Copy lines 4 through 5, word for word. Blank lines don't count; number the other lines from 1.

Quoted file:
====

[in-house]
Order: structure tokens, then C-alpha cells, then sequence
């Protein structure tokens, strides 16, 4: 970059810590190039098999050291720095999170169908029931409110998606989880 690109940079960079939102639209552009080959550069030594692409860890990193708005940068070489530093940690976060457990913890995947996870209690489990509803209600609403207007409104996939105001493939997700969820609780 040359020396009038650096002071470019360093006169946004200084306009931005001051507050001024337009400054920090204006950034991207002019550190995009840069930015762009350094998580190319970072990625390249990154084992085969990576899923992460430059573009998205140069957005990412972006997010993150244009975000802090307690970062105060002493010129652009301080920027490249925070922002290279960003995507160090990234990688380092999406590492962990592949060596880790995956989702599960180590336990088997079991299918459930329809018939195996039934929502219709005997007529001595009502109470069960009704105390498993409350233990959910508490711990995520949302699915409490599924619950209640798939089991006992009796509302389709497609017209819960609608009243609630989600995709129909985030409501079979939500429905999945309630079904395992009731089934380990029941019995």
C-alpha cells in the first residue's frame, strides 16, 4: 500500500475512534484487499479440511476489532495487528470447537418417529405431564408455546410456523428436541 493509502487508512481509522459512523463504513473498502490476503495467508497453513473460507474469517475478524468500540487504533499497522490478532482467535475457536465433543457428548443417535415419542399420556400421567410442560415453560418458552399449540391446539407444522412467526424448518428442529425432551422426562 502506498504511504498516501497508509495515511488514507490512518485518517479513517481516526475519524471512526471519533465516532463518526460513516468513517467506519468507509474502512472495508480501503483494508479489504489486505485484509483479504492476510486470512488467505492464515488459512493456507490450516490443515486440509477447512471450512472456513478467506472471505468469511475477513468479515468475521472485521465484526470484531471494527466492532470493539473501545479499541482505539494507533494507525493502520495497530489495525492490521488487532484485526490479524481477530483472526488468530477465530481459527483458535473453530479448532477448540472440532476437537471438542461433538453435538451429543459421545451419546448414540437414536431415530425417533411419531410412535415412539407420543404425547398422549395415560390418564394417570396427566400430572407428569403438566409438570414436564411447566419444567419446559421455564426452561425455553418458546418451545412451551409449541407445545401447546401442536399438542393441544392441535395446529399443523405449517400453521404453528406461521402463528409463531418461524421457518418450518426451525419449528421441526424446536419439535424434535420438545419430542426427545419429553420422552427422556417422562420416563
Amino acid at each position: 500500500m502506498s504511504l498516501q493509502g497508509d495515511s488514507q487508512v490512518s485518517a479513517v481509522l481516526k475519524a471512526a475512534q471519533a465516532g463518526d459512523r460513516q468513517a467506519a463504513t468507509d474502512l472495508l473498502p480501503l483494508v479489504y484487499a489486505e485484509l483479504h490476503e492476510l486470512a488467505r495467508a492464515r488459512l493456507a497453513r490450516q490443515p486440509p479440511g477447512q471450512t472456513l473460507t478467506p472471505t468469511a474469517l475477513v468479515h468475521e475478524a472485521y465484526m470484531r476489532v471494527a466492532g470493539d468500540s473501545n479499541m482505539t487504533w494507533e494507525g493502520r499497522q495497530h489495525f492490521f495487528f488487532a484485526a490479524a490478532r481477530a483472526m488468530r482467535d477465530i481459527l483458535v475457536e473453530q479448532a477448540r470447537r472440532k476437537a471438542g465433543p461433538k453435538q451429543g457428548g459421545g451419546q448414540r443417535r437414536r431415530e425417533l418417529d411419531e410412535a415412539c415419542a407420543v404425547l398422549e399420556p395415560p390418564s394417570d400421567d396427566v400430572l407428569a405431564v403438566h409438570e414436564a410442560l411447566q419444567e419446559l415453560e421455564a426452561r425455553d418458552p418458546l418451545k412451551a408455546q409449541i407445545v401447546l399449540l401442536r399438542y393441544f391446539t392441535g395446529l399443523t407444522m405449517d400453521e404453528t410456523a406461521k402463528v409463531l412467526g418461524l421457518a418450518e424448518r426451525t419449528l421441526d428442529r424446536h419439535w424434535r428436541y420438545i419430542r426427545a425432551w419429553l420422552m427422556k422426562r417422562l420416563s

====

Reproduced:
C-alpha cells in the first residue's frame, strides 16, 4: 500500500475512534484487499479440511476489532495487528470447537418417529405431564408455546410456523428436541 493509502487508512481509522459512523463504513473498502490476503495467508497453513473460507474469517475478524468500540487504533499497522490478532482467535475457536465433543457428548443417535415419542399420556400421567410442560415453560418458552399449540391446539407444522412467526424448518428442529425432551422426562 502506498504511504498516501497508509495515511488514507490512518485518517479513517481516526475519524471512526471519533465516532463518526460513516468513517467506519468507509474502512472495508480501503483494508479489504489486505485484509483479504492476510486470512488467505492464515488459512493456507490450516490443515486440509477447512471450512472456513478467506472471505468469511475477513468479515468475521472485521465484526470484531471494527466492532470493539473501545479499541482505539494507533494507525493502520495497530489495525492490521488487532484485526490479524481477530483472526488468530477465530481459527483458535473453530479448532477448540472440532476437537471438542461433538453435538451429543459421545451419546448414540437414536431415530425417533411419531410412535415412539407420543404425547398422549395415560390418564394417570396427566400430572407428569403438566409438570414436564411447566419444567419446559421455564426452561425455553418458546418451545412451551409449541407445545401447546401442536399438542393441544392441535395446529399443523405449517400453521404453528406461521402463528409463531418461524421457518418450518426451525419449528421441526424446536419439535424434535420438545419430542426427545419429553420422552427422556417422562420416563
Amino acid at each position: 500500500m502506498s504511504l498516501q493509502g497508509d495515511s488514507q487508512v490512518s485518517a479513517v481509522l481516526k475519524a471512526a475512534q471519533a465516532g463518526d459512523r460513516q468513517a467506519a463504513t468507509d474502512l472495508l473498502p480501503l483494508v479489504y484487499a489486505e485484509l483479504h490476503e492476510l486470512a488467505r495467508a492464515r488459512l493456507a497453513r490450516q490443515p486440509p479440511g477447512q471450512t472456513l473460507t478467506p472471505t468469511a474469517l475477513v468479515h468475521e475478524a472485521y465484526m470484531r476489532v471494527a466492532g470493539d468500540s473501545n479499541m482505539t487504533w494507533e494507525g493502520r499497522q495497530h489495525f492490521f495487528f488487532a484485526a490479524a490478532r481477530a483472526m488468530r482467535d477465530i481459527l483458535v475457536e473453530q479448532a477448540r470447537r472440532k476437537a471438542g465433543p461433538k453435538q451429543g457428548g459421545g451419546q448414540r443417535r437414536r431415530e425417533l418417529d411419531e410412535a415412539c415419542a407420543v404425547l398422549e399420556p395415560p390418564s394417570d400421567d396427566v400430572l407428569a405431564v403438566h409438570e414436564a410442560l411447566q419444567e419446559l415453560e421455564a426452561r425455553d418458552p418458546l418451545k412451551a408455546q409449541i407445545v401447546l399449540l401442536r399438542y393441544f391446539t392441535g395446529l399443523t407444522m405449517d400453521e404453528t410456523a406461521k402463528v409463531l412467526g418461524l421457518a418450518e424448518r426451525t419449528l421441526d428442529r424446536h419439535w424434535r428436541y420438545i419430542r426427545a425432551w419429553l420422552m427422556k422426562r417422562l420416563s